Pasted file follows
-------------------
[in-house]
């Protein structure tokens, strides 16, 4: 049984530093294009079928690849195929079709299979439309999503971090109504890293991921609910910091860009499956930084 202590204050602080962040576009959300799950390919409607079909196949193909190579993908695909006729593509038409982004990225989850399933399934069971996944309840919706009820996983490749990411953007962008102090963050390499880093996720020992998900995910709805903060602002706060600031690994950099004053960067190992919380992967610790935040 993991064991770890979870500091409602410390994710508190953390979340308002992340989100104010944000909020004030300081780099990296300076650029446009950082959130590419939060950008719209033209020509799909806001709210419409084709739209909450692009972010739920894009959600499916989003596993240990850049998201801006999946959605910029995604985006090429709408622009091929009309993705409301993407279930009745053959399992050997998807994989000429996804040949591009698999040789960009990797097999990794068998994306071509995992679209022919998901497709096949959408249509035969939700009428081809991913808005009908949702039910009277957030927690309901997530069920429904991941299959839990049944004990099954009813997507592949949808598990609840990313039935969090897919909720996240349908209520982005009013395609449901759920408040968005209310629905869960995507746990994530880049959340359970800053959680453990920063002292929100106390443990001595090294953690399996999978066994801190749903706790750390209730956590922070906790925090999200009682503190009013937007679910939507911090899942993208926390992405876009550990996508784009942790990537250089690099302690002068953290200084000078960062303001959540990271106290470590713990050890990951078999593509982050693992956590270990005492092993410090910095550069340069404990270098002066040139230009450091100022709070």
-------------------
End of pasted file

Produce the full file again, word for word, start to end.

[in-house]
């Protein structure tokens, strides 16, 4: 049984530093294009079928690849195929079709299979439309999503971090109504890293991921609910910091860009499956930084 202590204050602080962040576009959300799950390919409607079909196949193909190579993908695909006729593509038409982004990225989850399933399934069971996944309840919706009820996983490749990411953007962008102090963050390499880093996720020992998900995910709805903060602002706060600031690994950099004053960067190992919380992967610790935040 993991064991770890979870500091409602410390994710508190953390979340308002992340989100104010944000909020004030300081780099990296300076650029446009950082959130590419939060950008719209033209020509799909806001709210419409084709739209909450692009972010739920894009959600499916989003596993240990850049998201801006999946959605910029995604985006090429709408622009091929009309993705409301993407279930009745053959399992050997998807994989000429996804040949591009698999040789960009990797097999990794068998994306071509995992679209022919998901497709096949959408249509035969939700009428081809991913808005009908949702039910009277957030927690309901997530069920429904991941299959839990049944004990099954009813997507592949949808598990609840990313039935969090897919909720996240349908209520982005009013395609449901759920408040968005209310629905869960995507746990994530880049959340359970800053959680453990920063002292929100106390443990001595090294953690399996999978066994801190749903706790750390209730956590922070906790925090999200009682503190009013937007679910939507911090899942993208926390992405876009550990996508784009942790990537250089690099302690002068953290200084000078960062303001959540990271106290470590713990050890990951078999593509982050693992956590270990005492092993410090910095550069340069404990270098002066040139230009450091100022709070």